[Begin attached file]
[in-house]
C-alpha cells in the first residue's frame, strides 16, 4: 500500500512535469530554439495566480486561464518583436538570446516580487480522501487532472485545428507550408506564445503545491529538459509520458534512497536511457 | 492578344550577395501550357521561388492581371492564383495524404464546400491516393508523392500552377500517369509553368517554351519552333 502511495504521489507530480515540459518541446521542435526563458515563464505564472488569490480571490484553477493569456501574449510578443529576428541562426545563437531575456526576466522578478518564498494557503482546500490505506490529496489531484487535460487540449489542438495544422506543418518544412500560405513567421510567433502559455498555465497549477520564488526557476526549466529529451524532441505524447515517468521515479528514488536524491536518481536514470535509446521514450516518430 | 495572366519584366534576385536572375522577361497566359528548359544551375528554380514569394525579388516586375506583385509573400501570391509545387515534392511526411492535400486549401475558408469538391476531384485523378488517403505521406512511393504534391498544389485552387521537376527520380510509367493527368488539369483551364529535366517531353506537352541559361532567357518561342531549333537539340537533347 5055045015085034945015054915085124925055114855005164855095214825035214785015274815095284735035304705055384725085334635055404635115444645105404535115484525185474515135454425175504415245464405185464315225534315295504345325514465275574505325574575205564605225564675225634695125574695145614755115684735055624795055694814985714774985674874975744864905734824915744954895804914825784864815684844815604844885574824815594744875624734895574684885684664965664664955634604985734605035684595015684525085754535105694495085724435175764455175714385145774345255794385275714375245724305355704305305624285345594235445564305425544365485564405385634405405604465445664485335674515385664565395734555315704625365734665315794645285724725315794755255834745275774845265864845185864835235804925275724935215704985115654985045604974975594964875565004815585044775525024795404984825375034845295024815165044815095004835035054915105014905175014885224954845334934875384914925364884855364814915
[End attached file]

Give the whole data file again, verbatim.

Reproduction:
[in-house]
C-alpha cells in the first residue's frame, strides 16, 4: 500500500512535469530554439495566480486561464518583436538570446516580487480522501487532472485545428507550408506564445503545491529538459509520458534512497536511457 | 492578344550577395501550357521561388492581371492564383495524404464546400491516393508523392500552377500517369509553368517554351519552333 502511495504521489507530480515540459518541446521542435526563458515563464505564472488569490480571490484553477493569456501574449510578443529576428541562426545563437531575456526576466522578478518564498494557503482546500490505506490529496489531484487535460487540449489542438495544422506543418518544412500560405513567421510567433502559455498555465497549477520564488526557476526549466529529451524532441505524447515517468521515479528514488536524491536518481536514470535509446521514450516518430 | 495572366519584366534576385536572375522577361497566359528548359544551375528554380514569394525579388516586375506583385509573400501570391509545387515534392511526411492535400486549401475558408469538391476531384485523378488517403505521406512511393504534391498544389485552387521537376527520380510509367493527368488539369483551364529535366517531353506537352541559361532567357518561342531549333537539340537533347 5055045015085034945015054915085124925055114855005164855095214825035214785015274815095284735035304705055384725085334635055404635115444645105404535115484525185474515135454425175504415245464405185464315225534315295504345325514465275574505325574575205564605225564675225634695125574695145614755115684735055624795055694814985714774985674874975744864905734824915744954895804914825784864815684844815604844885574824815594744875624734895574684885684664965664664955634604985734605035684595015684525085754535105694495085724435175764455175714385145774345255794385275714375245724305355704305305624285345594235445564305425544365485564405385634405405604465445664485335674515385664565395734555315704625365734665315794645285724725315794755255834745275774845265864845185864835235804925275724935215704985115654985045604974975594964875565004815585044775525024795404984825375034845295024815165044815095004835035054915105014905175014885224954845334934875384914925364884855364814915